In this article, we present a unified view of the fingering patterns of the dizi, presenting the dizi as a 12-tone [equal temperament] instrument. These charts are necessarily more complicated than the previous two charts within these set of articles, but they contain just as much information as the other two.
We first present a reproduction of the simpler fingering pattern chart, followed by list of fingering pattern charts for download.
For staff-related fingering charts, do look at part 2 of this article.
Example Chart (And How To Read It)
The basic version of the great 6-hole dizi fingering pattern chart (笛子指法大表（六孔笛，简化） or dizi zhifa dabiao (liukong di, jianhua)) is reproduced below to help explain the features. Skip ahead to explanation. Note that further on, we present two downloadable versions, namely this, and the complete one that contains all the known and tested fingering pattern variants.
Explaining the Chart
Despite the complicated appearance, there are four large sections, namely the fingering pattern lists by tongyin (top), fingering pattern labels by zhifa or by the concert flute analogy (left), the 12-tone equal temperament listing under each tongyin heading to support concert pitch and dizi base key selection (bottom), and the diatonic progression for each scale headed by a tongyin (right, under tongyin headings).
Fingering Pattern Lists by tongyin
Consistent with this section of articles, we have the tongyin names (an octave off) arranged in a natural sort of order. Each of these labels head an entire column of diatonic progressions that map between the fingering pattern to the diatonic scale; details to be seen later on.
These headings are useful to describe the fingering pattern in the traditional manner. We will point out the concert flute equivalent system later.
Note that the tongyin as 5 is marked with a special border. This is the base key of the dizi and is marked out for use as the reference point for using the chart to figure out key mappings.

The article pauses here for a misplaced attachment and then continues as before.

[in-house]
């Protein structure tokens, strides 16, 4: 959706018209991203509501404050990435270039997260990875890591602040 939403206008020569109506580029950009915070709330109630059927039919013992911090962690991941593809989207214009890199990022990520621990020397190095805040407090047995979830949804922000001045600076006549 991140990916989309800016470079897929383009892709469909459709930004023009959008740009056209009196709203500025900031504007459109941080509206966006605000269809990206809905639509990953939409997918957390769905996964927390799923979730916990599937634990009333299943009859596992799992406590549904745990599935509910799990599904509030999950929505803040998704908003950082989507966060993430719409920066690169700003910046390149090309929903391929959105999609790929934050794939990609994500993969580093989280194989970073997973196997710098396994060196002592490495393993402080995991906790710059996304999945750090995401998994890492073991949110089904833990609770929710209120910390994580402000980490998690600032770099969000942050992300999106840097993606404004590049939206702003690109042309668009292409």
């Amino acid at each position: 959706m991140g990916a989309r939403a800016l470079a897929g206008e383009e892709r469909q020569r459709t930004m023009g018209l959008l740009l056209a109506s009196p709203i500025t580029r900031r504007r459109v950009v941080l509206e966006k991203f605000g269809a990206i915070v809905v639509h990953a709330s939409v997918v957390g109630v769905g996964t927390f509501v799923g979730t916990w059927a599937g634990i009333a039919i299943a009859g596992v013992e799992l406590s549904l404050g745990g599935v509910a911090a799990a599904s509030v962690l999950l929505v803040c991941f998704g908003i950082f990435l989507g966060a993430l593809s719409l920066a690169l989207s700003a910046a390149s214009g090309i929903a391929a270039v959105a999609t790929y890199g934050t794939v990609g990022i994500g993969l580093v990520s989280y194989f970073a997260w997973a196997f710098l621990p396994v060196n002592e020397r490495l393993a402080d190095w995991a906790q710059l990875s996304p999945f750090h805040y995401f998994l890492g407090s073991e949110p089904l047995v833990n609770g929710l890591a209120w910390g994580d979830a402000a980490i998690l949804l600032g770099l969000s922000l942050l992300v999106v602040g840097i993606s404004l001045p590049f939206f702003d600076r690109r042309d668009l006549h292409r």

Fingering Pattern Labels
There are two sub-columns that both label the fingering pattern that occurs:
- 指法 (zhifa)
- These represent the state of the holes as laid out in all the fingering charts in this set of articles. The symbols ●, ◓, ◒, and ○ have their usual meaning. The holes are labelled above the first zhifa entry as a mnemonic.
- 西式长笛音 (xishi changdi yin)
- Another way to label the fingering pattern is to use the concert flute analogy and quote the pitch that comes out from that particular tone hole layout. In this cutaway, we see that the first pattern of all-closed (654--321) is labelled as D,, representing the low D that a concert flute would yield.
Why the duality in labelling? Frankly, there's no need for the concert flute analogy here since stating the tongyin and the associated jianpu pitch is sufficient to specify what set of fingering patterns are needed. But it's long-winded and requires some mental gymnastics.
If one already has some background in concert flute, the reference makes it easier to specify the tone hole fingering patterns in a near unambiguous way without having the listener to apply mental gymnastics.
12-Tone Equal Temperament Listing
The row that says 十二平均律表 (shi'er pingjun lü) is a chart of the 12 enharmonic chromatic notes written to fit one per tongyin column.
This list of labels fulfills two purposes, namely as a way of labelling each tongyin with the equivalent concert flute major scale, and as a way of determining key mappings by counting.
Diatonic Progression Headed by tongyin